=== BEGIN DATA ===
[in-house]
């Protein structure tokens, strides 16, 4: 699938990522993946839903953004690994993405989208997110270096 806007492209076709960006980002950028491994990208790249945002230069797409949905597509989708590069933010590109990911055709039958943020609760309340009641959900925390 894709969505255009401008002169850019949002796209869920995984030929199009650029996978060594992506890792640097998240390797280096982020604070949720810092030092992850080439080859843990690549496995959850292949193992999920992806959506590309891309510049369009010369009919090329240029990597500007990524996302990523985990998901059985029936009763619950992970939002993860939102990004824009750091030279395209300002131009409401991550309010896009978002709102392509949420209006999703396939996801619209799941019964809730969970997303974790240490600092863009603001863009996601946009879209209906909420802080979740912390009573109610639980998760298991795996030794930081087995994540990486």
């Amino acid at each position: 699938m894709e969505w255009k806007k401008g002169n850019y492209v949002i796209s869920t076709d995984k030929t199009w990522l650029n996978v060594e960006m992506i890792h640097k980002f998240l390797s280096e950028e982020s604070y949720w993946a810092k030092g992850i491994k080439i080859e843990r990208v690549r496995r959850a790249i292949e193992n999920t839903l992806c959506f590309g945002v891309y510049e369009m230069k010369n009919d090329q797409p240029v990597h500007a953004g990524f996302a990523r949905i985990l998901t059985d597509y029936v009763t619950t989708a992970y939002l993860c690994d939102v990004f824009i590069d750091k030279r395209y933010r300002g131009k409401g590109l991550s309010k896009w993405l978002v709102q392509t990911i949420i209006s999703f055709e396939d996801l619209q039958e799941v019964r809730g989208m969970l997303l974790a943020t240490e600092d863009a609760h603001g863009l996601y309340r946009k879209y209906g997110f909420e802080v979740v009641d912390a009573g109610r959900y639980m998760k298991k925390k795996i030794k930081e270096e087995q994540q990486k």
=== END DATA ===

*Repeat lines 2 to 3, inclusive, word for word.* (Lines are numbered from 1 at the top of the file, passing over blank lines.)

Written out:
């Protein structure tokens, strides 16, 4: 699938990522993946839903953004690994993405989208997110270096 806007492209076709960006980002950028491994990208790249945002230069797409949905597509989708590069933010590109990911055709039958943020609760309340009641959900925390 894709969505255009401008002169850019949002796209869920995984030929199009650029996978060594992506890792640097998240390797280096982020604070949720810092030092992850080439080859843990690549496995959850292949193992999920992806959506590309891309510049369009010369009919090329240029990597500007990524996302990523985990998901059985029936009763619950992970939002993860939102990004824009750091030279395209300002131009409401991550309010896009978002709102392509949420209006999703396939996801619209799941019964809730969970997303974790240490600092863009603001863009996601946009879209209906909420802080979740912390009573109610639980998760298991795996030794930081087995994540990486």
């Amino acid at each position: 699938m894709e969505w255009k806007k401008g002169n850019y492209v949002i796209s869920t076709d995984k030929t199009w990522l650029n996978v060594e960006m992506i890792h640097k980002f998240l390797s280096e950028e982020s604070y949720w993946a810092k030092g992850i491994k080439i080859e843990r990208v690549r496995r959850a790249i292949e193992n999920t839903l992806c959506f590309g945002v891309y510049e369009m230069k010369n009919d090329q797409p240029v990597h500007a953004g990524f996302a990523r949905i985990l998901t059985d597509y029936v009763t619950t989708a992970y939002l993860c690994d939102v990004f824009i590069d750091k030279r395209y933010r300002g131009k409401g590109l991550s309010k896009w993405l978002v709102q392509t990911i949420i209006s999703f055709e396939d996801l619209q039958e799941v019964r809730g989208m969970l997303l974790a943020t240490e600092d863009a609760h603001g863009l996601y309340r946009k879209y209906g997110f909420e802080v979740v009641d912390a009573g109610r959900y639980m998760k298991k925390k795996i030794k930081e270096e087995q994540q990486k």